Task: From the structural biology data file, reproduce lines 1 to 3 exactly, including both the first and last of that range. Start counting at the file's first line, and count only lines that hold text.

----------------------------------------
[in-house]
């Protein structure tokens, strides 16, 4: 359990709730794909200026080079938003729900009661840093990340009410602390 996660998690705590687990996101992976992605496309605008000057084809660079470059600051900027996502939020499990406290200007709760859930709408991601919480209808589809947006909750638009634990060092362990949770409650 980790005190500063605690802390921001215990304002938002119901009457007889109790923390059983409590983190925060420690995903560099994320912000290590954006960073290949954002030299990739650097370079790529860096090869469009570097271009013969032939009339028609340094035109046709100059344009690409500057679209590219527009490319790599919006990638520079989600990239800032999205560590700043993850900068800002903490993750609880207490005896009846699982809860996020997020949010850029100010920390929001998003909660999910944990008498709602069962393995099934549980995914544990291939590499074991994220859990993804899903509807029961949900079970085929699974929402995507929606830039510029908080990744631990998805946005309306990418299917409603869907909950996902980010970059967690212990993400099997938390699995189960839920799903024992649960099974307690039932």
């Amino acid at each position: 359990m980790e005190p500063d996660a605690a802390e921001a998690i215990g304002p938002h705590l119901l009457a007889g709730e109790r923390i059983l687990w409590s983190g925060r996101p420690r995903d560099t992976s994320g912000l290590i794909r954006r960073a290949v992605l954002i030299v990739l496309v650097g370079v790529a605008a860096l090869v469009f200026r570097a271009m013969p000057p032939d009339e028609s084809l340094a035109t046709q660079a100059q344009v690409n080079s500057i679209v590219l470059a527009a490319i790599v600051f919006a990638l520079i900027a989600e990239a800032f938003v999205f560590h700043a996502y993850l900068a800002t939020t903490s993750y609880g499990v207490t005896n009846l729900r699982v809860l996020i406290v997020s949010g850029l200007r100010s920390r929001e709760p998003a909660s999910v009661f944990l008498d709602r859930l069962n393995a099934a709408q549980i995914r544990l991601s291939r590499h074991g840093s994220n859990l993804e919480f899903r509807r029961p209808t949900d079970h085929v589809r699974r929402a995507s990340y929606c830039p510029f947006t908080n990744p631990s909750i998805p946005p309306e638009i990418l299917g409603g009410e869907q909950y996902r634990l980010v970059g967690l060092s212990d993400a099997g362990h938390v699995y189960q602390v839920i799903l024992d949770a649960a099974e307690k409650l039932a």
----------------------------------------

[in-house]
């Protein structure tokens, strides 16, 4: 359990709730794909200026080079938003729900009661840093990340009410602390 996660998690705590687990996101992976992605496309605008000057084809660079470059600051900027996502939020499990406290200007709760859930709408991601919480209808589809947006909750638009634990060092362990949770409650 980790005190500063605690802390921001215990304002938002119901009457007889109790923390059983409590983190925060420690995903560099994320912000290590954006960073290949954002030299990739650097370079790529860096090869469009570097271009013969032939009339028609340094035109046709100059344009690409500057679209590219527009490319790599919006990638520079989600990239800032999205560590700043993850900068800002903490993750609880207490005896009846699982809860996020997020949010850029100010920390929001998003909660999910944990008498709602069962393995099934549980995914544990291939590499074991994220859990993804899903509807029961949900079970085929699974929402995507929606830039510029908080990744631990998805946005309306990418299917409603869907909950996902980010970059967690212990993400099997938390699995189960839920799903024992649960099974307690039932």
């Amino acid at each position: 359990m980790e005190p500063d996660a605690a802390e921001a998690i215990g304002p938002h705590l119901l009457a007889g709730e109790r923390i059983l687990w409590s983190g925060r996101p420690r995903d560099t992976s994320g912000l290590i794909r954006r960073a290949v992605l954002i030299v990739l496309v650097g370079v790529a605008a860096l090869v469009f200026r570097a271009m013969p000057p032939d009339e028609s084809l340094a035109t046709q660079a100059q344009v690409n080079s500057i679209v590219l470059a527009a490319i790599v600051f919006a990638l520079i900027a989600e990239a800032f938003v999205f560590h700043a996502y993850l900068a800002t939020t903490s993750y609880g499990v207490t005896n009846l729900r699982v809860l996020i406290v997020s949010g850029l200007r100010s920390r929001e709760p998003a909660s999910v009661f944990l008498d709602r859930l069962n393995a099934a709408q549980i995914r544990l991601s291939r590499h074991g840093s994220n859990l993804e919480f899903r509807r029961p209808t949900d079970h085929v589809r699974r929402a995507s990340y929606c830039p510029f947006t908080n990744p631990s909750i998805p946005p309306e638009i990418l299917g409603g009410e869907q909950y996902r634990l980010v970059g967690l060092s212990d993400a099997g362990h938390v699995y189960q602390v839920i799903l024992d949770a649960a099974e307690k409650l039932a």